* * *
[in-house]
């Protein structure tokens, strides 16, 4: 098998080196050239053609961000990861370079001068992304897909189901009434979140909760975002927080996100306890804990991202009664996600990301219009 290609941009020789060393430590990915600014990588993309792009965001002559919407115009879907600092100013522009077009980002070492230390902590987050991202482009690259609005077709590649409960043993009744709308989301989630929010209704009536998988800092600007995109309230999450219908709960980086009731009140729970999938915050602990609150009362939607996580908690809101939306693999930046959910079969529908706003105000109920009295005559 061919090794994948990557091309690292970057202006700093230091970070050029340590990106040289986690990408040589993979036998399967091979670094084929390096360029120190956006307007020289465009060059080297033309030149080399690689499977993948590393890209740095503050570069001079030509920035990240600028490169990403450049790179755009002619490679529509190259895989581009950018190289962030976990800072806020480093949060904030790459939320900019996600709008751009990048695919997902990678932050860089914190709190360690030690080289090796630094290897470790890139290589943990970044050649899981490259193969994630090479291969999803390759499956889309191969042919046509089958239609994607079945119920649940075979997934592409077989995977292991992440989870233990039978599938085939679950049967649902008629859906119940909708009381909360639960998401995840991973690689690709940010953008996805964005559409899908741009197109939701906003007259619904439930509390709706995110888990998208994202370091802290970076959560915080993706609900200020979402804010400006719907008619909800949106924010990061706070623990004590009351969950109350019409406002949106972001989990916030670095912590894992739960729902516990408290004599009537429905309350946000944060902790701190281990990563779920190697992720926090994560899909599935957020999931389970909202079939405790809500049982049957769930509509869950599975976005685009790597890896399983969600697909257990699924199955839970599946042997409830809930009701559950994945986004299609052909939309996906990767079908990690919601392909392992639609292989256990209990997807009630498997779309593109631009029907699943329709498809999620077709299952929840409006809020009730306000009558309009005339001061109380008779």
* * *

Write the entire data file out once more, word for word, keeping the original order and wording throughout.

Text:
[in-house]
């Protein structure tokens, strides 16, 4: 098998080196050239053609961000990861370079001068992304897909189901009434979140909760975002927080996100306890804990991202009664996600990301219009 290609941009020789060393430590990915600014990588993309792009965001002559919407115009879907600092100013522009077009980002070492230390902590987050991202482009690259609005077709590649409960043993009744709308989301989630929010209704009536998988800092600007995109309230999450219908709960980086009731009140729970999938915050602990609150009362939607996580908690809101939306693999930046959910079969529908706003105000109920009295005559 061919090794994948990557091309690292970057202006700093230091970070050029340590990106040289986690990408040589993979036998399967091979670094084929390096360029120190956006307007020289465009060059080297033309030149080399690689499977993948590393890209740095503050570069001079030509920035990240600028490169990403450049790179755009002619490679529509190259895989581009950018190289962030976990800072806020480093949060904030790459939320900019996600709008751009990048695919997902990678932050860089914190709190360690030690080289090796630094290897470790890139290589943990970044050649899981490259193969994630090479291969999803390759499956889309191969042919046509089958239609994607079945119920649940075979997934592409077989995977292991992440989870233990039978599938085939679950049967649902008629859906119940909708009381909360639960998401995840991973690689690709940010953008996805964005559409899908741009197109939701906003007259619904439930509390709706995110888990998208994202370091802290970076959560915080993706609900200020979402804010400006719907008619909800949106924010990061706070623990004590009351969950109350019409406002949106972001989990916030670095912590894992739960729902516990408290004599009537429905309350946000944060902790701190281990990563779920190697992720926090994560899909599935957020999931389970909202079939405790809500049982049957769930509509869950599975976005685009790597890896399983969600697909257990699924199955839970599946042997409830809930009701559950994945986004299609052909939309996906990767079908990690919601392909392992639609292989256990209990997807009630498997779309593109631009029907699943329709498809999620077709299952929840409006809020009730306000009558309009005339001061109380008779």